Jennings has been found wanting against pace once again and it’s hard to see a third way back… unless others don’t grasp the opportunity and we’re touring Asia… so we’ll probably see him again soon!

Denly has had a torrid time on tour (SL & WI) but now likely has two Tests to enjoy. He’ll open the batting but there’s that release of pressure of knowing he’ll be involved with the ball at least a bit too. His selection at the top of the order is likely to be a stop-gap selection. He needs to go out there, take the rough with the smooth and enjoy himself. He’ll likely need a Test hundred, ideally in the second Test then to open in the County Championship and absolutely plunder runs to keep his place for the Ashes.

Who opens the batting for England come this summer’s marquee series is anyone’s guess. If Rory Burns doesn’t deliver during the rest of the series then it really will be a shoot-out in the County Championship… which will be great for the competition.

I had hoped that KJ would find a way but it wasn’t to be. Wishing Joe Denly the very best of luck on Test debut and beyond!

England Crumble to Chase in… Chase!

A massive well done to West Indies on comprehensively and deservedly defeating England in the first Test.

We could talk about selection until the cows come home but can’t you always?

There’s no doubt that England’s preparation was pathetic. These everybody has a bat affairs don’t promote competitiveness. It would be far better to have a couple of eleven-a-side First Class fixtures, actually breed some competition between the players and put some pressure on them for their place, as there should be in Test Cricket. There’s value in the new buzzword, destigmatising being dropped but some intensity between teammates is needed in order to be successful. There is of course an argument about volume of cricket and time with family but maybe this highlights the need for different squads for different formats and the longer form almost becoming a completely separate sport.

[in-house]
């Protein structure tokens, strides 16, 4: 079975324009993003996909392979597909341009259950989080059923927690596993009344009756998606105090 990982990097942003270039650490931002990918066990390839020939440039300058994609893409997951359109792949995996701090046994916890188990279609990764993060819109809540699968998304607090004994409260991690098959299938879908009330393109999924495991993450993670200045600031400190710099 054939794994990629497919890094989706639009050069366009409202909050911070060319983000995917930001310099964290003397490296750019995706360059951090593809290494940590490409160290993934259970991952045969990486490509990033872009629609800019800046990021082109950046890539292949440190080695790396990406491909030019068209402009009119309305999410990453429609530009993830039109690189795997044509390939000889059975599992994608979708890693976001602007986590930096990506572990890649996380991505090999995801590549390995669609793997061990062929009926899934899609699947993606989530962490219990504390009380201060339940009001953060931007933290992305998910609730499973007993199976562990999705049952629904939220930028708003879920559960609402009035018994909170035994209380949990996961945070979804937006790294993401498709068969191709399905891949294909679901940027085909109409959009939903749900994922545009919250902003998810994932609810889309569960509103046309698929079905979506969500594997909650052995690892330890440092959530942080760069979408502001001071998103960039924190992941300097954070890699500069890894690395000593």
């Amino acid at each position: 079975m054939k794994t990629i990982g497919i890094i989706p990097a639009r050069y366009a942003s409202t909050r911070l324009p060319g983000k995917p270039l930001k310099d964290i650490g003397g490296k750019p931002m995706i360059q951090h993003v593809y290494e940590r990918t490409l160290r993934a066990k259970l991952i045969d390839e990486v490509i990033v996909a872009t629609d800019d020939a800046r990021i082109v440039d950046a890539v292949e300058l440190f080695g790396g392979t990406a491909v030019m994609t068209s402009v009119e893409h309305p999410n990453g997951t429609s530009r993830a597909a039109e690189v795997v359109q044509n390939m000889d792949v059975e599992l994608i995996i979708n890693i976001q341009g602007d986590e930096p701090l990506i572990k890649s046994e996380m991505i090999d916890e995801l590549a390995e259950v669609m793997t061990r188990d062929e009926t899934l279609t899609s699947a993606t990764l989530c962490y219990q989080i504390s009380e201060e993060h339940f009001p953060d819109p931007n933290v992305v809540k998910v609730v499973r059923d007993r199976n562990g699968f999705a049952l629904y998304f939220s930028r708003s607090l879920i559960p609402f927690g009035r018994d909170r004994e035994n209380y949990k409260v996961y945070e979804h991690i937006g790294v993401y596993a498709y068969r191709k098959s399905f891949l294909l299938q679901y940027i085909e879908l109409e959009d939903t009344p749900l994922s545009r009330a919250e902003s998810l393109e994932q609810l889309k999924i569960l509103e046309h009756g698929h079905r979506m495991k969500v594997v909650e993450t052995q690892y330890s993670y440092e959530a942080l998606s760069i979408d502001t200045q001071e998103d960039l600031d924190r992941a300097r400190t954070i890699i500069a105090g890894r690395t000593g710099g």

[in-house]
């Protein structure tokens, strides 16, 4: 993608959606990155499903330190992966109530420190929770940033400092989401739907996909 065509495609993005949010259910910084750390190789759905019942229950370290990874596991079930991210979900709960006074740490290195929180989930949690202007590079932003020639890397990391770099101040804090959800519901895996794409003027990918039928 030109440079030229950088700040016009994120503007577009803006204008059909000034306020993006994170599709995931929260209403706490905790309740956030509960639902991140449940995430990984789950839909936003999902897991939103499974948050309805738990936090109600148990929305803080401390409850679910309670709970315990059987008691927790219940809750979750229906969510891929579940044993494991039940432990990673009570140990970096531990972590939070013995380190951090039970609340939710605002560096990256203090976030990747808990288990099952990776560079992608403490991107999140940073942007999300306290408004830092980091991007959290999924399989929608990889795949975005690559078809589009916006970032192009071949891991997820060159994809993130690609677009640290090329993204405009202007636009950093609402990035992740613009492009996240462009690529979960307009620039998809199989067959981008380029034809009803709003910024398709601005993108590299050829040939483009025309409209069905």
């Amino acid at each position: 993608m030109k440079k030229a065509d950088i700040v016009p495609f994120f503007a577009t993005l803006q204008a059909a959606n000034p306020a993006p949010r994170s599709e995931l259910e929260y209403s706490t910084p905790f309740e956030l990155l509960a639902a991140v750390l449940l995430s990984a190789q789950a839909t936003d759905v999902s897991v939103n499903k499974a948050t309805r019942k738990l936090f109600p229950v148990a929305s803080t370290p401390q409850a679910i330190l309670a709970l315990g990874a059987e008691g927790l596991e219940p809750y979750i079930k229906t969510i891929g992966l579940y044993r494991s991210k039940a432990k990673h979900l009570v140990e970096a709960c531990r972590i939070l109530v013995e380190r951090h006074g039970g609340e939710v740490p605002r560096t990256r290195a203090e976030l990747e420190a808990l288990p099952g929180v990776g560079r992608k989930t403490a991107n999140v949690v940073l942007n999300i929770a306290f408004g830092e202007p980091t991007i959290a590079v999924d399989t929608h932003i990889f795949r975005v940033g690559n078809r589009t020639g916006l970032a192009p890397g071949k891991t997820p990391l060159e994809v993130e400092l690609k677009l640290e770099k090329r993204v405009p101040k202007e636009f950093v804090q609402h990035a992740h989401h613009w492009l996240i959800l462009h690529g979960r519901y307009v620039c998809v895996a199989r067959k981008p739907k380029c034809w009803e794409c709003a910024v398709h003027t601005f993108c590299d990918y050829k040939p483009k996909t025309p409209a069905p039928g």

As is typical with English pundits, a player who took an eight-wicket haul still got criticised and derided for being nothing more than a village cricketer. Maybe England should select some village cricketers. If so, I’m available!

The selection of Darren Bravo doesn’t say a lot about the state of willow wielders in West Indies cricket. He was selected based on history but wasn’t primed to perform given how little regional four-day cricket he’s played in recent times. Having said that, it’s probably a bit rich for an England supporter to be criticising the home team’s batting. He’ll likely score a ton now in the second Test. What a Test match for debutant John Campbell to be part of too!

It’s hard to see Adil Rashid playing in the next Test and Sam Curran might be struggling too but please don’t write him off. Please don’t lump him in the “Only good in home conditions” category, after one underwhelming performance.

Keaton Jennings will probably survive as Joe Denly has hardly made a case…

… and the likelihood of Moeen Ali being promoted to open after a pair is slim. Rory Burns did at least make strides and can hopefully back that up during the rest of the tour.

Fingers crossed for a couple more fascinating Test matches in the Caribbean. Oh, should probably mention Jason Holder too… well batted!

Frustrated Foakes!

IMG_4192.JPG

Surrey’s Ben Foakes spent last winter warming the bench during a lengthy Ashes tour and could now be set to do the same in Sri Lanka. Since last winter, Jos Buttler has returned to the side not only as a specialist batsman but also as second choice wicketkeeper. As a result, even though Jonny Bairstow injured himself playing football, former Essex-man Foakes remains unlikely to play in the first Test. If Bairstow is anything shy of 100% fit then based on his attempts at playing when injured during last summer, he should be nowhere near the XI. The England management need to be brave enough to make the sort of calls that Italy’s football coach Arrigo Sacchi did with star player Roberto Baggio during the early stages of World Cup USA ’94. England also have Foakes’ Surrey teammates Ollie Pope and rather less likely, uncapped opening batsman Rory Burns as alternative wicketkeeping options. That’s just the five glovemen in the squad then!

Based on what we saw last winter, it’s quite possible that England’s XI in the third Test may be rather different to what we see in the first encounter. With little game time under his belt, Somerset spinner Jack Leach may be unlikely to start the series but if England fall behind then he may well be called upon. It may also be the case that the delicate Olly Stone benefits from not playing though you’d think some overs under his belt would be helpful.